Stammberger H. Functional endoscopic sinus surgery: the Messerklinger technique. Philadelphia: BC Decker; 1991.Google Scholar
  14. 14.
    Nauman H. Patholische anatomic der chronischen rhinitis und sinisitis. In: Proceedings VIII International Congress of Otorhinolaryngology, Amsterdam, 1965. Excerpta Medica, p 12.Google Scholar
  15. 15.
    Keros S. Uber die praktische beteudung der Niveau-Unterschiede der lamina cribrosa des ethmoids. In: Nauman HH, editor. Head and neck surgery. Philadelphia: WB Saunders; 1980.Google Scholar
  16. 16.
    Kainz J, Stammberger H. The roof of the anterior ethmoid: a place of least resistance in the skull base. Am J Rhinol. 1989;3:191–9.CrossRefGoogle Scholar
  17. 17.
    Basak S, Karaman CZ, Akdilli A, et al. Evaluation of some important anatomical variations and dangerous areas of the paranasal sinuses by CT for safer endonasal surgery. Rhinology. 1998;36:162–7.PubMedGoogle Scholar
  18. 18.
    Wyllie JW, Kern EB, Djalilian M. Isolated sphenoid sinusitis of the nose. Bailliere. London: Tindalland Cox; 1910.Google Scholar
  19. 19.
    Sirikci A, Bayazit YA, Bayram M, et al. Variations of sphenoid and related structures. Eur Radiol. 2000;10:844–8.CrossRefGoogle Scholar
  20. 20.
    Kim HU, Kim SS, Kang SS, et al. Surgical anatomy of the natural ostium of the sphenoid sinus. Laryngoscope. 2001;111:1599–602.CrossRefGoogle Scholar
  21. 21.
    Lang J, Bressel S, Pahnke J. The sphenoid sinus, clinical anatomy of approaches to the pituitary region. Gegenbaurs Morphol Jahrb. 1988;134:291–307.PubMedGoogle Scholar
  22. 22.
    Dixon FN. A comparative study of the sphenoid sinus (a study of 1600 skulls). Ann Otol Rhinol Laryngol. 1937;46:687–98.CrossRefGoogle Scholar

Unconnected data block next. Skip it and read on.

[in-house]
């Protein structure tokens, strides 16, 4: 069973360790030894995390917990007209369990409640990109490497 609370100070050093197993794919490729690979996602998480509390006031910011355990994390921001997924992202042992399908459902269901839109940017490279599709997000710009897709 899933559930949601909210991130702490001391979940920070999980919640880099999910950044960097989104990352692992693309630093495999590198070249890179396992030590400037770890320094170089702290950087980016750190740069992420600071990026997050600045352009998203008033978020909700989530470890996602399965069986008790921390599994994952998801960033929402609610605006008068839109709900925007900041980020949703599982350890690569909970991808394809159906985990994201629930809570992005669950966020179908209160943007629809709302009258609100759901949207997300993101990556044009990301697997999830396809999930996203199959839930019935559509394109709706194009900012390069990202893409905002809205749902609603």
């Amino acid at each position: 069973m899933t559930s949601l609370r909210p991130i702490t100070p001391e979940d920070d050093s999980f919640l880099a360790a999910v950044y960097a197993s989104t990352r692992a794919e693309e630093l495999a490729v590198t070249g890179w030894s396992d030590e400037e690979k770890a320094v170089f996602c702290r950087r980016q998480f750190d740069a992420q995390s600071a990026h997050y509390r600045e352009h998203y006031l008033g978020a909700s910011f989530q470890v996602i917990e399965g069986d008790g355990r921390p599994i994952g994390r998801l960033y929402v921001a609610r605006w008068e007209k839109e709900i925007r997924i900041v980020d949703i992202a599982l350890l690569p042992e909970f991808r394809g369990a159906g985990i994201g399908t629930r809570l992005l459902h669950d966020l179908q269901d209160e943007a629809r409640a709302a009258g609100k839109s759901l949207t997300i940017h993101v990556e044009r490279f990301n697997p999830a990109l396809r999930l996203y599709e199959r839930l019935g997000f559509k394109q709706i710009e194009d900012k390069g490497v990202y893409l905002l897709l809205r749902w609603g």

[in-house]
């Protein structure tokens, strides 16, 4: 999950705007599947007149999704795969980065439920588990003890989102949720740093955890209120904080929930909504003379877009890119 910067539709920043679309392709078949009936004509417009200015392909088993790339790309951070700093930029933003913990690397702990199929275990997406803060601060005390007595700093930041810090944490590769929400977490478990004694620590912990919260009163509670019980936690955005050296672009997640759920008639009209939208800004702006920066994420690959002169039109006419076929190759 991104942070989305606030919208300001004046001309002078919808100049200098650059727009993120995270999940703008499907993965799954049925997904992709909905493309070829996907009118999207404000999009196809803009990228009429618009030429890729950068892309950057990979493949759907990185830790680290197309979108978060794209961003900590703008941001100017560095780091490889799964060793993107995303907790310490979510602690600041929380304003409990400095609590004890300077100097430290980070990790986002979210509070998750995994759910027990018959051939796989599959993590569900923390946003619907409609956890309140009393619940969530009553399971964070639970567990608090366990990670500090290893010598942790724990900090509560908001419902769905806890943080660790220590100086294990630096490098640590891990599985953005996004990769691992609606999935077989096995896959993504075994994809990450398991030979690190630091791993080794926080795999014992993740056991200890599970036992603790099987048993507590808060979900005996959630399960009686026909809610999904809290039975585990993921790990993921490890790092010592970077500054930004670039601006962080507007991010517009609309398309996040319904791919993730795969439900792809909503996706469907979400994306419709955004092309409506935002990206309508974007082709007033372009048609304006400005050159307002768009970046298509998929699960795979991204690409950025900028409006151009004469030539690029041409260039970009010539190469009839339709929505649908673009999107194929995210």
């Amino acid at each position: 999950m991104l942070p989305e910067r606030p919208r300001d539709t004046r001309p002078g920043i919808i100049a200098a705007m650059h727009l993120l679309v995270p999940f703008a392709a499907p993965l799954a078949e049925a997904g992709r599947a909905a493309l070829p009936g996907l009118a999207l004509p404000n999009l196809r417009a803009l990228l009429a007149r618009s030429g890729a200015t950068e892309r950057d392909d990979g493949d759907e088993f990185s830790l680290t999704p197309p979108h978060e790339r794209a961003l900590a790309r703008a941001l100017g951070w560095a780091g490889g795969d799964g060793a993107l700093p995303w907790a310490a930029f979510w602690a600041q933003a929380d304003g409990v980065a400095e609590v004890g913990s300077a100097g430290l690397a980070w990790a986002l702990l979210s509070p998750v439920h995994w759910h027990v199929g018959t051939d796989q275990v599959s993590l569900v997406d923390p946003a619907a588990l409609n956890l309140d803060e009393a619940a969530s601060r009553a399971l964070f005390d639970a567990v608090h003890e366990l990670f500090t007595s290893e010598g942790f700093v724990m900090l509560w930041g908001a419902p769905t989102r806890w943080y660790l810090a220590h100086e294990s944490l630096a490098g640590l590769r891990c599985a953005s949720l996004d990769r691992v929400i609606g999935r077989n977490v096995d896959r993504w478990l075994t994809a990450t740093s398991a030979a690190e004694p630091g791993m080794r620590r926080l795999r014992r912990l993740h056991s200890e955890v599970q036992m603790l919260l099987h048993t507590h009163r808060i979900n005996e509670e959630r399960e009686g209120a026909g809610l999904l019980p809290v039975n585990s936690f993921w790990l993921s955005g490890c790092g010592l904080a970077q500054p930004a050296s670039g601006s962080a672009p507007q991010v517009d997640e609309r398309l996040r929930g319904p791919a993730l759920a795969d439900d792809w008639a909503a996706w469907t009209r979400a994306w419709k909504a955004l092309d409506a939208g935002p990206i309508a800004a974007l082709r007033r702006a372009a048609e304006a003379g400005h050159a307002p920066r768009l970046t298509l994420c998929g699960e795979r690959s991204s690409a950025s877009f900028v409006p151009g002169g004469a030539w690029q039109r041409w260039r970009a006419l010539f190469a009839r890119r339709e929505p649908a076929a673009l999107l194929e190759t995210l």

23. 23.
    Enatsu K, Takasaki K, Kase K, et al. Surgical anatomy of the sphenoid sinus on the CT using multiplanar reconstruction technique. Otolaryngol Head Neck Surg. 2008;138:182–6.CrossRefGoogle Scholar
  24. 24.
    Sethi DS, Stanley RE, Pillay PK. Endoscopic anatomy of the sphenoid sinus and Sella turcica. J Laryngol Otol. 1995;109:951–5.CrossRefGoogle Scholar
  25. 25.
    Wormald PJ. Endoscopic Sinus surgery, anatomy, three-dimensional reconstruction, and surgical technique. New York: Thieme Medical Publishers; 2009.Google Scholar
  26. 26.
    Skinner D, White P. Anterior ethmoid sinus and frontal sinus. In: Youngs R, Evans K, Watson M, editors. The paranasal sinuses. London: Taylor & Francis; 2006.Google Scholar
  27. 27.
    Stammberger HR, Bolger WE, Clement PAR, et al. Anatomic terminology and nomenculature in sinusitis. Ann Otol Rhinol Laryngol Supp. 1995;104:7–19.CrossRefGoogle Scholar
  28. 28.
    Casiano RR. A stepwise surgical technique using the medial orbital floor as the key landmark in performing endoscopic sinus surgery. Laryngoscope. 2001;111(6):964–74.CrossRefGoogle Scholar
  29. 29.
    Floreani SR, Nair SB, Switajewski MC, et al. Endoscopic anterior ethmoidal artery ligation: a cadaver study. Laryngoscope. 2006;116:1263–7.CrossRefGoogle Scholar
  30. 30.
    Bolger WE, Butzin CA, Parsons DS. Paranasal sinus bony anatomic variations and mucosal abnormalities: CT analysis for endoscopic sinus surgery. Laryngoscope. 1991;101(1. Pt 1):56–64.CrossRefGoogle Scholar
  31. 31.
    Bent JP, Cuilty-Siller C, Kuhn FA. The frontal cell as a cause of frontal cell obstruction. Am J Rhinol. 1994;8:185–91.CrossRefGoogle Scholar
  32. 32.
    Kuhn FA. Surgery of the frontal sinus in disease of the sinuses; diagnosis and management. In: Kennedy DW, editor. Diseases of the sinuses. London: BC Decker; 2001.Google Scholar

Copyright information

© Springer Nature Switzerland AG 2020

Authors and Affiliations

  • Yeşim Başal
    • 1
  • Sema Başak
    • 1
  • Jeffrey C. Bedrosian
    • 2
  1. 1.Department of Otorhinolaryngology, Medical FacultyAdnan Menderes UniversityAydınTurkey
  2. 2.Rhinology and Skull Base SurgerySpecialty Physician Associates, St. Luke’s Medical CentreBethlehemUSA

Personalised recommendations